2. Sleepy Hollow's Frank Irving came under possession by the Horseman of War after being tricked into a contract.
    3. Phoebe Halliwell from Charmed joined up with demons following her engagement to Cole Turner.
    4. The Winchesters from Supernatural are often at odds with, or wary of, one another, thanks to incidents such as Dean succumbing to the Mark of Cain and Sam being possessed by Lucifer.
    5. On Angel, everyone at Angel Investigations is on constant red alert whenever Angel shows signs of reverting back to Angelus.
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    Suggesting Main Characters Will Die or Exploring What Would Happen If They Did

    Sooner or later, supernatural dramas turn to the trusted It's a Wonderful Life trope of investigating what might happen if one of the main characters, maybe even the main character, died. This character won't actually die, no matter how dramatic the show  gets about it. But what if?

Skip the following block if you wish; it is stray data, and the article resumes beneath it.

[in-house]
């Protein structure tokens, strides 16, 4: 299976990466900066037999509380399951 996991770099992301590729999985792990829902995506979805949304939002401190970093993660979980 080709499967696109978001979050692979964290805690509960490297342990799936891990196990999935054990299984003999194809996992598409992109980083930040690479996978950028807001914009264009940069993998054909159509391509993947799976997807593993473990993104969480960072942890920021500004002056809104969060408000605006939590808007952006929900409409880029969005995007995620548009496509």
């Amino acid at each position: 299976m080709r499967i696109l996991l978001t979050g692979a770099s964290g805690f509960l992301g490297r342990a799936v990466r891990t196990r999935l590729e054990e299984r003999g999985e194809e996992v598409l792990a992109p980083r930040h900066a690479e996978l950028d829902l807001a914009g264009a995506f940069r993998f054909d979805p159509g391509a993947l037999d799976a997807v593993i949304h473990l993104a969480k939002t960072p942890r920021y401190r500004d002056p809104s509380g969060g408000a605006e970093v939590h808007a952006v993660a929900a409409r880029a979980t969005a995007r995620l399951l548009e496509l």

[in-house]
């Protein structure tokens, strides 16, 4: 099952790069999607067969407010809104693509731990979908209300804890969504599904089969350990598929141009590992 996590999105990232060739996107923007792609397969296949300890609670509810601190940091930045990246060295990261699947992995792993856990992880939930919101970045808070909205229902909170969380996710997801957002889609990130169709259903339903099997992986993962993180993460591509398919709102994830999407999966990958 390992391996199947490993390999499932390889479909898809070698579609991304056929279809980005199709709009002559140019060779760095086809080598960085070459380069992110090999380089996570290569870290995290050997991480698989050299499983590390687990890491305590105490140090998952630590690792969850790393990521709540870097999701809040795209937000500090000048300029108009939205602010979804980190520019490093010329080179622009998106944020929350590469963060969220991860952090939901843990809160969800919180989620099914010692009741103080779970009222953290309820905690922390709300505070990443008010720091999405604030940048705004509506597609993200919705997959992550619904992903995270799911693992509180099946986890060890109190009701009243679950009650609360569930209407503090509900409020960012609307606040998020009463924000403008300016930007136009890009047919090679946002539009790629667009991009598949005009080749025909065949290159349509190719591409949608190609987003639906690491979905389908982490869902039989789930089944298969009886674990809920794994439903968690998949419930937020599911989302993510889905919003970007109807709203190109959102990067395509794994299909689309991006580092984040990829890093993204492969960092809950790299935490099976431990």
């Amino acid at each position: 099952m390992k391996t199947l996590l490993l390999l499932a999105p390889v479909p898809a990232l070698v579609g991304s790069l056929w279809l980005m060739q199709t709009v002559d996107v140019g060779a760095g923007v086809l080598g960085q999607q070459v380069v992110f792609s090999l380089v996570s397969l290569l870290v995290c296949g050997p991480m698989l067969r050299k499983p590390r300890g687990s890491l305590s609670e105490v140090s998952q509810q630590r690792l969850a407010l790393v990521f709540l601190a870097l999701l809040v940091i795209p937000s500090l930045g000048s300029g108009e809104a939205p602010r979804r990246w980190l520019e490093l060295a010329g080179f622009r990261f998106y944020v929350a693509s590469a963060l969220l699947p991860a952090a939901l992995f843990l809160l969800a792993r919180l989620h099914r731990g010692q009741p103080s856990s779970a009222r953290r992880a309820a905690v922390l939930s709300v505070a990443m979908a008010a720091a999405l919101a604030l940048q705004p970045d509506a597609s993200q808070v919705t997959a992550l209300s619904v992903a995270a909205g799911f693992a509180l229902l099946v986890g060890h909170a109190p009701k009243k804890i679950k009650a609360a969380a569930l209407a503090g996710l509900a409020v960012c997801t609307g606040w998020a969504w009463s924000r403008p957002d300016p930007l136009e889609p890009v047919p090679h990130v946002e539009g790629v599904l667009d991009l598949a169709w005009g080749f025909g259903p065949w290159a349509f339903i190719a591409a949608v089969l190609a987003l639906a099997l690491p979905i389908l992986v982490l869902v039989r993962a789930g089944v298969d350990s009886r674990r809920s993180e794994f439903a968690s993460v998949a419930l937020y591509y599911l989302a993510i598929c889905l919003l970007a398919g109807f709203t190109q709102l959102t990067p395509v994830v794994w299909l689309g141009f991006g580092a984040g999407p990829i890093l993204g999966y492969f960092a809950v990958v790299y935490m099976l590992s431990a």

When Piper Halliwell of Charmed caught a killer bug from a crate of smuggled exotic fruit, there was no way that she would really die. When Buffy gave her life to destroy The Master at the end of Season 1, the series wasn't over. Whenever Supernatural's Dean and Sam were separated, one staying on Earth, the other ending up in Hell or Purgatory, there was no doubt they would be reunited.

    The only exceptions are Shannen Doherty and Nicole Beharie of Charmed and Sleepy Hollow, respectively. The former was written out because she and co-star Alyssa Milano couldn't stand one another. The latter’s circumstances are shrouded in mystery.

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    Aimless Interspecies Coupling

    When you spend a lot of time messing around with intelligent, humanoid non-humans, you're bound to get freaky with one (or a few, or a boat load) of them. Interspecies romance or sexual deviancy was originally used for character development and, at times, to make statements on interracial dating.